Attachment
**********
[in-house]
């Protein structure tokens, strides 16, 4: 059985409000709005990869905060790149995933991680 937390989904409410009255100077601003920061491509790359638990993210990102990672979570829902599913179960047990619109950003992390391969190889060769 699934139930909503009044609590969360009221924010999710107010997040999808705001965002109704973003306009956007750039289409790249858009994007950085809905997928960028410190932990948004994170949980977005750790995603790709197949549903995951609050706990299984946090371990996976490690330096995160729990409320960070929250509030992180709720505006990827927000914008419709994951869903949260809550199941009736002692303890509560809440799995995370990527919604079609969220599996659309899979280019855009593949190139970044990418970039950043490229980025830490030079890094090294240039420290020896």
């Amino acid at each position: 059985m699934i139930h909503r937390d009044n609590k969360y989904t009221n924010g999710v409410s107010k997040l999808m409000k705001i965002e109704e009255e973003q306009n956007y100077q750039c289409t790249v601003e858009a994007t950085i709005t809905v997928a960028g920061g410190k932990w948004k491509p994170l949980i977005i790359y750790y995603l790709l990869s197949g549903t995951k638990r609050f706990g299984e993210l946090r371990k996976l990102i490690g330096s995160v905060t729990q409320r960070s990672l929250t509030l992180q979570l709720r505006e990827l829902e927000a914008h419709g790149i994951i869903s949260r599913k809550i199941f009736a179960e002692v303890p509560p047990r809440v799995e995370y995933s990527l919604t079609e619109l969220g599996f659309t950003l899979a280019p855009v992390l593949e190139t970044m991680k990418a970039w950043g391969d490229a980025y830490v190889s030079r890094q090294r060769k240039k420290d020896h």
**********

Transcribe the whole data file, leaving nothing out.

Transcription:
[in-house]
């Protein structure tokens, strides 16, 4: 059985409000709005990869905060790149995933991680 937390989904409410009255100077601003920061491509790359638990993210990102990672979570829902599913179960047990619109950003992390391969190889060769 699934139930909503009044609590969360009221924010999710107010997040999808705001965002109704973003306009956007750039289409790249858009994007950085809905997928960028410190932990948004994170949980977005750790995603790709197949549903995951609050706990299984946090371990996976490690330096995160729990409320960070929250509030992180709720505006990827927000914008419709994951869903949260809550199941009736002692303890509560809440799995995370990527919604079609969220599996659309899979280019855009593949190139970044990418970039950043490229980025830490030079890094090294240039420290020896």
């Amino acid at each position: 059985m699934i139930h909503r937390d009044n609590k969360y989904t009221n924010g999710v409410s107010k997040l999808m409000k705001i965002e109704e009255e973003q306009n956007y100077q750039c289409t790249v601003e858009a994007t950085i709005t809905v997928a960028g920061g410190k932990w948004k491509p994170l949980i977005i790359y750790y995603l790709l990869s197949g549903t995951k638990r609050f706990g299984e993210l946090r371990k996976l990102i490690g330096s995160v905060t729990q409320r960070s990672l929250t509030l992180q979570l709720r505006e990827l829902e927000a914008h419709g790149i994951i869903s949260r599913k809550i199941f009736a179960e002692v303890p509560p047990r809440v799995e995370y995933s990527l919604t079609e619109l969220g599996f659309t950003l899979a280019p855009v992390l593949e190139t970044m991680k990418a970039w950043g391969d490229a980025y830490v190889s030079r890094q090294r060769k240039k420290d020896h």